Stooges Guitarist Ron Asheton, R.I.P.


I don't make a habit of waxing poetic about people I've never met, and I sure as hell won't pretend to know anything about Stooges guitarist Ron Asheton that doesn't involve his music. But I was still shocked when I popped on my computer this morning to discover the 60-year-old was found dead of apparent natural causes at his Michigan home, because his intense playing inspired me--and countless others--to ditch life's safety net in favor of diving into the deep end without first checking to see if the water was warm.

Any mention of the Stooges inevitably leads to singer Iggy Pop, and rightfully so. Iggy's the captain of that unshakable ship, the guy who propelled distorted three-chord blues riffs to something that would later be described as punk. But the p-word doesn't do the Stooges justice--their music has as much avant-garde jazz and electrified blues as it does straight-ahead bashing. Unfortunately for many of those who ape them (and those of us who are forced to listen to those who ape them), bands who follow the Stooges model don't have the musical background to improv or color their phrasing they way Asheton did.

Like an athlete, Iggy's only as good as those he surrounds himself with. Don't believe me? Check out any of the singer's solo work and tell me you don't make a beeline for Fun House after the third song. Or better yet, check out Iggy's previous solo disc, 2003's Skull Ring. The 17-track album has Iggy collaborating with Green Day, Sum 41, Peaches, his band the Trolls and Asheton and Stooges drummer/Ron's brother Scott for four tracks. Helen Keller herself would tell you the Stooges material on that record is head and shoulders above its counterparts. That's how obvious the Ashetons' contribution to Iggy's work is.

The Stooges don't have "hits," but most consider "No Fun," "I Wanna Be Your Dog" and "1969" (all from the band's 1969 self-titled debut) as classics. I won't disagree with those who make that assessment, but if you want to hear a band at the top of its game, check out 1970's Fun House (specifically "Dirt" and the title track) for examples of an absolute perfect fusion of rock, blues and jazz. Somewhere near the 3:25 mark of "Dirt," Asheton kicks into a solo that...shit, I don't know what to say. It's fucking awesome. How about that? Ron Asheton was fucking awesome and there isn't anything I can say to try to convey the importance of his work. In fact, if you're reading this, I'm guessing you already know that. And if you don't, do yourself a favor and go buy the first two Stooges discs right fucking now. You can thank me later.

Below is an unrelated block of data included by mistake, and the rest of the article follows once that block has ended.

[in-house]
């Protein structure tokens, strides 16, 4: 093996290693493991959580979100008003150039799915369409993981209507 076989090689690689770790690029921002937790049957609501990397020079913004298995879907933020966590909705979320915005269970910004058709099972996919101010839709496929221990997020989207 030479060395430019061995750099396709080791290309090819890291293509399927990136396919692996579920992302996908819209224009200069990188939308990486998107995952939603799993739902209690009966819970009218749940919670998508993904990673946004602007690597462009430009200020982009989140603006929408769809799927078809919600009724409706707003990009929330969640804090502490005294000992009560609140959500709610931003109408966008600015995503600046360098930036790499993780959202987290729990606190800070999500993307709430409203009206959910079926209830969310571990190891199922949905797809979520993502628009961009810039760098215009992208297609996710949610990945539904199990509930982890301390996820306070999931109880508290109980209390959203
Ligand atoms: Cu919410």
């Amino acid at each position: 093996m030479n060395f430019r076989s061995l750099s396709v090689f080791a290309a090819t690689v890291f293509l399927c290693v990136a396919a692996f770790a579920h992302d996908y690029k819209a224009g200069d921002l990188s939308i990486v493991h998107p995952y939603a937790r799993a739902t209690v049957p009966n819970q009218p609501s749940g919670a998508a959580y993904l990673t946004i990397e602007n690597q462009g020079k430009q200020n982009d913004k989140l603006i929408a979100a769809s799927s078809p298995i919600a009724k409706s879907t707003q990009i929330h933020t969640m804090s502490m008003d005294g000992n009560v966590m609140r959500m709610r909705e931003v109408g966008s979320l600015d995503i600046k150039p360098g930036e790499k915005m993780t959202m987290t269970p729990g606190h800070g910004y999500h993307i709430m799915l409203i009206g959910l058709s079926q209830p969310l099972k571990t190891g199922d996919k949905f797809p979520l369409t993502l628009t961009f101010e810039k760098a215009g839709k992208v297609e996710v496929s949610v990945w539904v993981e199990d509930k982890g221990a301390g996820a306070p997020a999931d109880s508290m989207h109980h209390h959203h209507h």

So maybe he was this or maybe he was that. I don't know. Nor do I care. What matters is the contribution Asheton made to music, and on a personal level, to my development as an artist. By their own admission, the Stooges were hated by nearly everyone who came into contact with them during their initial run and somehow they kept going. For some reason, I have a feeling Asheton's death won't stop the Stooges' legacy from continuing to light fires under a bunch of asses that need a map to the Promised Land. Because in the chaotic world of rock 'n' roll, the Stooges are just that: the Promised Land, Babylon, heaven and hell rolled into one.

I'm bummed Asheton's gone, but I'm listening to Fun House as I type, and Iggy and Scott, if you're reading this, for reasons I can't explain, I too feel alright.


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